Well, it’s been just about a month since my left forearm and three fingers of my left hand went numb. While I’ve made some progress (getting the feeling back in my middle finger, and figuring out what triggers the pain), I’m more or less at a standstill.
On the positive side, it hasn’t gotten any worse. It’s still confined to my left index finger and thumb. I’ve also gotten a lot better at working with it and around it. This is a good thing, seeing as I’m left-handed! It no longer takes me more than ten minutes to do my makeup in the morning, and I haven’t poked my eye out with my mascara wand in at least two weeks! I have yet to walk into work looking like Picasso painted my face. I can eat with chopsticks, and do even better with a knife and fork - the food actually makes it to my mouth, instead of ending up on the ceiling somewhere! ( Just kidding - I never hit the ceiling. My cheek maybe, but never the ceiling!!!)
I’m also no longer dealing with constant pain from the muscle spasm. Now that I’ve figured out what triggers it, I’ve managed to work around it. The trigger seems to be looking down at things with my head bent forward. Something about that position starts all sorts of fun neck, back and shoulder pain. So, now I limit the amount of time I spend in that position, and it’s working fine. For anyone else dealing with similar pain in the neck, back, shoulder and arm - try to notice how you’re standing or sitting when the pain starts. I realized it when I had a pain-free day, and then started having pain after washing a sink full of dishes. Then I realized that my head and neck were in a similar position when I was at work. I changed the position and angle of my chair, and voila! No more pain!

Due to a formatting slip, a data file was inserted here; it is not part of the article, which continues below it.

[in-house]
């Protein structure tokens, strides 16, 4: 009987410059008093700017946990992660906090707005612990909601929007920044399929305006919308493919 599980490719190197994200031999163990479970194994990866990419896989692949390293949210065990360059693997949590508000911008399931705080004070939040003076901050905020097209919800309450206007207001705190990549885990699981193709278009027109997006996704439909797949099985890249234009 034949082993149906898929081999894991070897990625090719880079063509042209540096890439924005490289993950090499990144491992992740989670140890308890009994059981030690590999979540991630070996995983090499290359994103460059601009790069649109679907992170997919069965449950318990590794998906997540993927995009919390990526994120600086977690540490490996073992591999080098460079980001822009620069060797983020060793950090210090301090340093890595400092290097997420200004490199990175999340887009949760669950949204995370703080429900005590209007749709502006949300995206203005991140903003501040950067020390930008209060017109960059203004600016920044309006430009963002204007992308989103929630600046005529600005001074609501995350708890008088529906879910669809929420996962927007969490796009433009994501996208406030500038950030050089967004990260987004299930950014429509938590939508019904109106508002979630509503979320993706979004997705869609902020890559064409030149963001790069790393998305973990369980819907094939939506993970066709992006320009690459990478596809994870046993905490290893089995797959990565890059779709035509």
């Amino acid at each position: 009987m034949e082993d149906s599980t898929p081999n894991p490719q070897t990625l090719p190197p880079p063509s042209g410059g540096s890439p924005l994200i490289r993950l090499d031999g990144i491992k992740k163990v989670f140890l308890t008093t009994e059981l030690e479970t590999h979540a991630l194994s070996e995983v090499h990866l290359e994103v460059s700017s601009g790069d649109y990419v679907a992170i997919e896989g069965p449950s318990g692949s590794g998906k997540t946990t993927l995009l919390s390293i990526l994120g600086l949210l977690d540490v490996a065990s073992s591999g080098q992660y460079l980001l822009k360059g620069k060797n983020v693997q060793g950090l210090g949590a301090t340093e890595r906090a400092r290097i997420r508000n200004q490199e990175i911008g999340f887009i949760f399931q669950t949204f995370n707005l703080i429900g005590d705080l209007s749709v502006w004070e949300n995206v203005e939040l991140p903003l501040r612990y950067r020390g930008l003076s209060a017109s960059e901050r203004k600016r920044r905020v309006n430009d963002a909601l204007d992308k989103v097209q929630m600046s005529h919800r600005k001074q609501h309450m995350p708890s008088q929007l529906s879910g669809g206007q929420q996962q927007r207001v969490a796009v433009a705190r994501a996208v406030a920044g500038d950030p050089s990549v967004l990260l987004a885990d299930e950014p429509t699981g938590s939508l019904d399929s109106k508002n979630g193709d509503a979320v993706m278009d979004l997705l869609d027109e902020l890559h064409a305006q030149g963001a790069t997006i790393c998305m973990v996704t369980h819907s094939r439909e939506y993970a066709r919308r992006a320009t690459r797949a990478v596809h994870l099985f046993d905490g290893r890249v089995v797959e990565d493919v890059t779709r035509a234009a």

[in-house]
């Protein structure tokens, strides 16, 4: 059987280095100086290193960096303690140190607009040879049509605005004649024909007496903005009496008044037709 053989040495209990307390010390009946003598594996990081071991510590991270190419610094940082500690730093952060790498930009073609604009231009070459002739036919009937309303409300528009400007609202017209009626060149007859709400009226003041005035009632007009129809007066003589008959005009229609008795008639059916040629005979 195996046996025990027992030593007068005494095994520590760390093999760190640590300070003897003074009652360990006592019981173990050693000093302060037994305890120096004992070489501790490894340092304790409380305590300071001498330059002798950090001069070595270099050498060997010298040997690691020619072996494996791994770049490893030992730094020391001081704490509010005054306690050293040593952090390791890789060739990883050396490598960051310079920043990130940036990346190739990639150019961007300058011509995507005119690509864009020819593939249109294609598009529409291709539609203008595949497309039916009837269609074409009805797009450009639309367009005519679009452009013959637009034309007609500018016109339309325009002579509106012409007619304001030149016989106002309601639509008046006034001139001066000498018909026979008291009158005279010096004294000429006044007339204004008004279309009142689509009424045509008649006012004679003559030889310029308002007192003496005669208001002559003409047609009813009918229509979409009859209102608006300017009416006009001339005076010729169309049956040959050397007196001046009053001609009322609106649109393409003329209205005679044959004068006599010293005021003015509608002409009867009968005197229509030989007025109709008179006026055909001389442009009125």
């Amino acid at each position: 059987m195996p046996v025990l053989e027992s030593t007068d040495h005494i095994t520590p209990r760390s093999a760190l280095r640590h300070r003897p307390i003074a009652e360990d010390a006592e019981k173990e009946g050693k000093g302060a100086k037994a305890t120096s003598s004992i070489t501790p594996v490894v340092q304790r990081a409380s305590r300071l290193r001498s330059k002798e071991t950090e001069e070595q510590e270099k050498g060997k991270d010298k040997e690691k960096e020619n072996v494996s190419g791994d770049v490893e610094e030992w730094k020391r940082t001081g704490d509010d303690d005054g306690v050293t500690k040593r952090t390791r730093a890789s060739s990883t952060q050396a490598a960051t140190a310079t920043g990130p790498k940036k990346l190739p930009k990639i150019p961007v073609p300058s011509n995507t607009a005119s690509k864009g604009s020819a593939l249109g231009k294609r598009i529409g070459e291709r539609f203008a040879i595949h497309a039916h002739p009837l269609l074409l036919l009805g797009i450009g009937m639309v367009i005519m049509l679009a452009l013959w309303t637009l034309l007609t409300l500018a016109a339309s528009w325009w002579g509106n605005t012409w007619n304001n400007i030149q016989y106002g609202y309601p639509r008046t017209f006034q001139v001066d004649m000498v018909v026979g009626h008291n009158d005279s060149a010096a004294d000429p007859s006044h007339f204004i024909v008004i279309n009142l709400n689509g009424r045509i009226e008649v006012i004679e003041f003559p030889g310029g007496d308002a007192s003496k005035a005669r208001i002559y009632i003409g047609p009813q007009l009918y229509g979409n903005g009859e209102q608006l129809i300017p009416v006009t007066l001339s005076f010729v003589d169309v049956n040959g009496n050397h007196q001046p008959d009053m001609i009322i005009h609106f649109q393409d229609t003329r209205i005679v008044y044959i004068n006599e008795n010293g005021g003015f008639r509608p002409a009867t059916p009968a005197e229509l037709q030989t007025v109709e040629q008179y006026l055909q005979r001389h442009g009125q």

What I would like to be able to do, and it may be something I have to check in with the neurologist about, is upper body exercises. At the time of my exam a little over 2 weeks ago, he had said no upper body workouts, jogging or anything high impact. But, that was 2 weeks ago. Now that I’ve joined the gym, I would like to be able to make full use of it. Oh well, life goes on, and at least the pain’s gone!